In the original research proposal it was envisaged that 800 photographs would be collected but during the project it proved possible to collect 1,425 images. This represents 40.4 per cent of all those listed in Sutton's Index of Deaths. Obviously there are many more photographs that could be collected however it is worth noting that it probably would not be possible at this stage to obtain a photograph for every person killed as a result of the conflict.



One of the early issues that arose in planning to collect photographs of those killed was the question of the copyright status of the images. In the case of civilians, and also members of paramilitary groups, the photographs of the deceased were informal photographs which had obviously been taken by family members and friends. In the case of RUC officers the photographs were 'official' ones which had presumably been taken by a photographer employed by the organisation. Photographs of British soldiers appeared to be a mixture of official and unofficial images.

The most common scenario following a killing of a civilian or member of a paramilitary organisation, was that a member of the media would visit the family home and ask for a photograph of the deceased for use in media reports. In most cases a photograph - one that was readily to hand - would be given to the media representative who would then arrange for it to be passed on to other organisations. These photographs were known locally as 'collect' photographs. As far as the author can determine, no payment was made for the photograph and no copyright form signed when the image was handed over. This being the case the copyright of the photograph remains with the original (usually unknown) photographer. In the case of RUC and British Army photographs the copyright remained with the organisation for whom the photographer was employed.

The photographs that appeared in the media would often then be passed to, or actively collected by, a photographic agency which would store the images and provide them at future dates when requested by media organisations.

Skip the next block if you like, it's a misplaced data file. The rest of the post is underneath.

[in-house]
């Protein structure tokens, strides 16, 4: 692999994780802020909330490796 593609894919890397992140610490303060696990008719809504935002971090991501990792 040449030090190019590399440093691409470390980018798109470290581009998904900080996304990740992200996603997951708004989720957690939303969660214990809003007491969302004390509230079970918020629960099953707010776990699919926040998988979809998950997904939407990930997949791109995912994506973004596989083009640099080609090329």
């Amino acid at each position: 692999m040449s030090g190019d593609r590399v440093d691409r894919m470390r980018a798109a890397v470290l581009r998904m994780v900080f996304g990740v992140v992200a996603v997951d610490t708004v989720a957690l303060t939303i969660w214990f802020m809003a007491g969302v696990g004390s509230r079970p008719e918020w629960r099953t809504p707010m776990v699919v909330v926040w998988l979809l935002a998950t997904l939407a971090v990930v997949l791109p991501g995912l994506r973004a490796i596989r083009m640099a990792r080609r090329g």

On the question of copyright the decision to collect and display the photographs on this Web site was based on the belief that although the photographs had first been made public by various media organisations, the copyright of the images did not rest with them but with the original photographer. So it was decided not to approach any media organisations or agencies directly, but to collect a cross-section of the the photographs and make these available. This was done on the understanding that individual photographs would be removed from the CAIN site if any copyright holder, or nearest relative, objected to their use.


Source of the photographs

The decision was take to collect the photographs from the most convenient source available. The photographs were obtained from a number of sources. In print format from newspapers, magazines, and books. In digital format from Web sites and PDF documents. In video format from recordings of television programmes. Some images were also obtained from photographs that appear on a few of the physical memorials in public spaces.

The newspapers were mainly local publications, the Web sites were usually ones that dealt with the issue of victims, and the television programmes were originally broadcast by BBC, ITV and RTE.

A few individuals and organisations provided some small collections of images they held and / or provided copyright permission for these images to be used. The CAIN project is grateful to those who were able to assist in this manner.


Preparation of the photographs

Any photographs that were available in printed format were digitised by scanning at a high resolution. Any images located on Web sites were saved at the size and resolution of the original (Web) image; usually 72dpi. In the case of video recordings of television programmes a Macintosh computer was used with video software to obtain a copy of any photographs that were displayed in the news programmes. The videos used are part of a private collection which covered the period from 1981 to 2001. This coverage however was not comprehensive.

Once digitised all the images were stored at largest size and highest resolution available and in the original format (JPEG, TIFF, etc). Inevitable these versions of the photographs consisted of differing physical sizes and resolution, and also differing formats (portrait and landscape). All these photographs were placed in a single folder - the 'original versions' folder. Each image was named in a standard format with surname, forename and date of death (date of death recorded in 'ddmmyy' format). The date of death was added to the filenames because of the number of instances where those killed had the same surname and same forename (in a few cases there were three people with matching names). This naming procedure resulted in filenames in the following form: 'Surname_Forename_ddmmyy.Filetype'.